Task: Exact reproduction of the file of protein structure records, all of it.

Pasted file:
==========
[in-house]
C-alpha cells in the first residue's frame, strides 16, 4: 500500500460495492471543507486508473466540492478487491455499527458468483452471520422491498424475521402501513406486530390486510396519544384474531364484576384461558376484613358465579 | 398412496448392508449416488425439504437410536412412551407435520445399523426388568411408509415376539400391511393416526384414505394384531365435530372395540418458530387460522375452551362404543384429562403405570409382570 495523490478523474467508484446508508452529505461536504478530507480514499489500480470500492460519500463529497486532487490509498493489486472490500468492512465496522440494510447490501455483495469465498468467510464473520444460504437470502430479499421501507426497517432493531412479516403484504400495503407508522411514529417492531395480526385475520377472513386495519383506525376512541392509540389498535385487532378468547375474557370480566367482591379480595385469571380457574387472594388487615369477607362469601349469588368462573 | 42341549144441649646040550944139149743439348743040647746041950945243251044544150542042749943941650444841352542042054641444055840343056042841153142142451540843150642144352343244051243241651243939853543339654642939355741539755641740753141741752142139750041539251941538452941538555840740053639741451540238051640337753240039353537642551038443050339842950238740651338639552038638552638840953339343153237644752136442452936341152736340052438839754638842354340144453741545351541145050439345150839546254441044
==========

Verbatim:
[in-house]
C-alpha cells in the first residue's frame, strides 16, 4: 500500500460495492471543507486508473466540492478487491455499527458468483452471520422491498424475521402501513406486530390486510396519544384474531364484576384461558376484613358465579 | 398412496448392508449416488425439504437410536412412551407435520445399523426388568411408509415376539400391511393416526384414505394384531365435530372395540418458530387460522375452551362404543384429562403405570409382570 495523490478523474467508484446508508452529505461536504478530507480514499489500480470500492460519500463529497486532487490509498493489486472490500468492512465496522440494510447490501455483495469465498468467510464473520444460504437470502430479499421501507426497517432493531412479516403484504400495503407508522411514529417492531395480526385475520377472513386495519383506525376512541392509540389498535385487532378468547375474557370480566367482591379480595385469571380457574387472594388487615369477607362469601349469588368462573 | 42341549144441649646040550944139149743439348743040647746041950945243251044544150542042749943941650444841352542042054641444055840343056042841153142142451540843150642144352343244051243241651243939853543339654642939355741539755641740753141741752142139750041539251941538452941538555840740053639741451540238051640337753240039353537642551038443050339842950238740651338639552038638552638840953339343153237644752136442452936341152736340052438839754638842354340144453741545351541145050439345150839546254441044